Although Shapiro is right to say that “[j]ustice is not the same as peace,” it is not true that “we have to choose.” Although Shapiro suggests we should choose peace, his view that the Assad “regime cannot long survive a negotiated peace,” is lazy and dangerous. The most comprehensive Syria strategy would pursue both peace and justice. Furthermore, it would also recognize that as much as Assad deserves to be held accountable, buying into the peace vs. justice dichotomy now could risk the best chance in years at achieving a negotiated peace in Syria. Put another way, if you take a box of Swiss chocolates to a dinner party you don’t throw away half of the box before you arrive.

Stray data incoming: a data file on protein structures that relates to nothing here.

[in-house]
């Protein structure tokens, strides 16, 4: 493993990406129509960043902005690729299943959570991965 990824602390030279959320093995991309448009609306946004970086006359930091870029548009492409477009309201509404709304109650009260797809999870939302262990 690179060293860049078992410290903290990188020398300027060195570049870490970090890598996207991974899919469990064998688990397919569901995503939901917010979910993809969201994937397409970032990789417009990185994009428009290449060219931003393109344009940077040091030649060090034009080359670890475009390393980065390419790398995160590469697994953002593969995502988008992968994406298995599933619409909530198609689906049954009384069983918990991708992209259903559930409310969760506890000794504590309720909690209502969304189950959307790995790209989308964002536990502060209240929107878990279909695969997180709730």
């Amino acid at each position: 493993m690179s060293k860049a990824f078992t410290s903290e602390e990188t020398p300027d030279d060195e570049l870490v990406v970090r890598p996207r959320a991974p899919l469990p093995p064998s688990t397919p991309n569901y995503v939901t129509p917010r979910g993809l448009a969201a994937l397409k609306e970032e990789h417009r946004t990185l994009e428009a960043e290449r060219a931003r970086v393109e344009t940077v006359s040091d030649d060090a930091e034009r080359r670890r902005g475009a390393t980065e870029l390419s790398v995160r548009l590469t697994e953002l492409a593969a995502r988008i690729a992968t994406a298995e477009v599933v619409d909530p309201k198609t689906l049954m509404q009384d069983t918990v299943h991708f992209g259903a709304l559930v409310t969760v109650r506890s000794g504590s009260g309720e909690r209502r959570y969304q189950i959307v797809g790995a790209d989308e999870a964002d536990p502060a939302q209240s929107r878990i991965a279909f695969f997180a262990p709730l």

See Staffan de Mistura’s interview with Al Arabiya here: http://english.alarabiya.net/en/webtv/programs/special-interview/2016/03/11/De-Mistura-Plan-A-go-to-talks-Plan-B-return-to-the-war-.html.
 Teitel, Ruti G. Transitional Justice. Oxford University Press, Oxford and New York, (2000) pg. 78.
 See: Priscilla Hayner, Unspeakable Truths (2011); Nenad Dimitrijevic, “Justice beyond Blame: Moral Justification of (The Idea of) A Truth Commission.” The Journal of Conflict Resolution, Vol. 50, No. 3, (2006); Geoff Dancy, Hunjoon Kim and Eric Wiebelhaus-Brahm. “The Turn to Truth: Trends in Truth Commission Experimentation.” Journal of Human Rights, Vol. 9:1 (2010).
Image by Jack Ohman-Tribune Content Agency.